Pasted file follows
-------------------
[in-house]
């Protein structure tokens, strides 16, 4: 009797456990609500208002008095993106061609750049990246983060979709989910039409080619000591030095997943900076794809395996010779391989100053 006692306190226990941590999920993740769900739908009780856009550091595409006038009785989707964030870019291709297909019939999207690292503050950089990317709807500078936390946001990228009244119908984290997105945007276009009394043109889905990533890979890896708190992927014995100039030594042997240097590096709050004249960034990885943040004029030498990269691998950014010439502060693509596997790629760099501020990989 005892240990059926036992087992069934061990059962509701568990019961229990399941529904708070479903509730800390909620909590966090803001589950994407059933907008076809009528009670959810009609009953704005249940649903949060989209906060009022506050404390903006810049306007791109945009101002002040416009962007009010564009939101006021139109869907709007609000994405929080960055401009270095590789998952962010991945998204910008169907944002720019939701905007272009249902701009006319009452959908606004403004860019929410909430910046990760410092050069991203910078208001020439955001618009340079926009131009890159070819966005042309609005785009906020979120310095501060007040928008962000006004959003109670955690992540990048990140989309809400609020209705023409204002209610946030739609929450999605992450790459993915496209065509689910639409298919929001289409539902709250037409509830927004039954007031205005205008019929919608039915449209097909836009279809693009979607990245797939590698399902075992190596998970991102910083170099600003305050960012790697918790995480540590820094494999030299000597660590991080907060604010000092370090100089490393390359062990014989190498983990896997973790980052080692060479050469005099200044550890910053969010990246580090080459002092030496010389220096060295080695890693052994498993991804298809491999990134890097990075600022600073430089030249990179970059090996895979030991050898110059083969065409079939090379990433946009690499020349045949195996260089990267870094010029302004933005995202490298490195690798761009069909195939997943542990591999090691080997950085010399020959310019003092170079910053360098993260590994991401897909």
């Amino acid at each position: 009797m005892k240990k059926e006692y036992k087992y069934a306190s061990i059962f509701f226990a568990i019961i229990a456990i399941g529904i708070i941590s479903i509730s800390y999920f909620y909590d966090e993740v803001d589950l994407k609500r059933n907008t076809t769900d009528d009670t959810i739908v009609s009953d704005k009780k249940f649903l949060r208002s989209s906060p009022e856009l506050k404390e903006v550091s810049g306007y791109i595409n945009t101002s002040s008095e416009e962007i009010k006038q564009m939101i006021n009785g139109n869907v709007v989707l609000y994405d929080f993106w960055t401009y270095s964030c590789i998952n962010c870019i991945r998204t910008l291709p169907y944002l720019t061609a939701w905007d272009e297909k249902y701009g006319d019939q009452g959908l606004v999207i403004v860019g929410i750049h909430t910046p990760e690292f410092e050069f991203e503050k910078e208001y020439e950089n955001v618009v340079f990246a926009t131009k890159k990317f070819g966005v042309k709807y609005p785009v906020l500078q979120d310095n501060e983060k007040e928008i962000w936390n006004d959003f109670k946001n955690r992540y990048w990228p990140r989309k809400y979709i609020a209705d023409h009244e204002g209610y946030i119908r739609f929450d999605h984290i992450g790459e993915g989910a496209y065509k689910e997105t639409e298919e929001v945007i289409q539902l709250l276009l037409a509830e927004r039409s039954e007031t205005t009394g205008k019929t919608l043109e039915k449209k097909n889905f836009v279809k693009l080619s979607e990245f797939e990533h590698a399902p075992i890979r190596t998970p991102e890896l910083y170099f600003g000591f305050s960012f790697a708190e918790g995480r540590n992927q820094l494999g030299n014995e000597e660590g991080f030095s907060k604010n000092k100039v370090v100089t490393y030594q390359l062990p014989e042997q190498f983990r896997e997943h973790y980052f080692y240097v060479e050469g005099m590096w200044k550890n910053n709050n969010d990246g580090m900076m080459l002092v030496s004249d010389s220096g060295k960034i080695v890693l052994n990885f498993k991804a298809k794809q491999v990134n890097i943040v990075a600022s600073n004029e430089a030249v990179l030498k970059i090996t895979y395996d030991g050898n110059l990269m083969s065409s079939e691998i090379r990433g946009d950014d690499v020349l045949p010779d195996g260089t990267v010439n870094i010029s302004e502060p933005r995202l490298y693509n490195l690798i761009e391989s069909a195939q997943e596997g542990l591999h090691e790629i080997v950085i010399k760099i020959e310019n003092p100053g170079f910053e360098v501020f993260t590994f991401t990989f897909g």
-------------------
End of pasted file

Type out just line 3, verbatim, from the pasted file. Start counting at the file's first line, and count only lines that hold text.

């Amino acid at each position: 009797m005892k240990k059926e006692y036992k087992y069934a306190s061990i059962f509701f226990a568990i019961i229990a456990i399941g529904i708070i941590s479903i509730s800390y999920f909620y909590d966090e993740v803001d589950l994407k609500r059933n907008t076809t769900d009528d009670t959810i739908v009609s009953d704005k009780k249940f649903l949060r208002s989209s906060p009022e856009l506050k404390e903006v550091s810049g306007y791109i595409n945009t101002s002040s008095e416009e962007i009010k006038q564009m939101i006021n009785g139109n869907v709007v989707l609000y994405d929080f993106w960055t401009y270095s964030c590789i998952n962010c870019i991945r998204t910008l291709p169907y944002l720019t061609a939701w905007d272009e297909k249902y701009g006319d019939q009452g959908l606004v999207i403004v860019g929410i750049h909430t910046p990760e690292f410092e050069f991203e503050k910078e208001y020439e950089n955001v618009v340079f990246a926009t131009k890159k990317f070819g966005v042309k709807y609005p785009v906020l500078q979120d310095n501060e983060k007040e928008i962000w936390n006004d959003f109670k946001n955690r992540y990048w990228p990140r989309k809400y979709i609020a209705d023409h009244e204002g209610y946030i119908r739609f929450d999605h984290i992450g790459e993915g989910a496209y065509k689910e997105t639409e298919e929001v945007i289409q539902l709250l276009l037409a509830e927004r039409s039954e007031t205005t009394g205008k019929t919608l043109e039915k449209k097909n889905f836009v279809k693009l080619s979607e990245f797939e990533h590698a399902p075992i890979r190596t998970p991102e890896l910083y170099f600003g000591f305050s960012f790697a708190e918790g995480r540590n992927q820094l494999g030299n014995e000597e660590g991080f030095s907060k604010n000092k100039v370090v100089t490393y030594q390359l062990p014989e042997q190498f983990r896997e997943h973790y980052f080692y240097v060479e050469g005099m590096w200044k550890n910053n709050n969010d990246g580090m900076m080459l002092v030496s004249d010389s220096g060295k960034i080695v890693l052994n990885f498993k991804a298809k794809q491999v990134n890097i943040v990075a600022s600073n004029e430089a030249v990179l030498k970059i090996t895979y395996d030991g050898n110059l990269m083969s065409s079939e691998i090379r990433g946009d950014d690499v020349l045949p010779d195996g260089t990267v010439n870094i010029s302004e502060p933005r995202l490298y693509n490195l690798i761009e391989s069909a195939q997943e596997g542990l591999h090691e790629i080997v950085i010399k760099i020959e310019n003092p100053g170079f910053e360098v501020f993260t590994f991401t990989f897909g």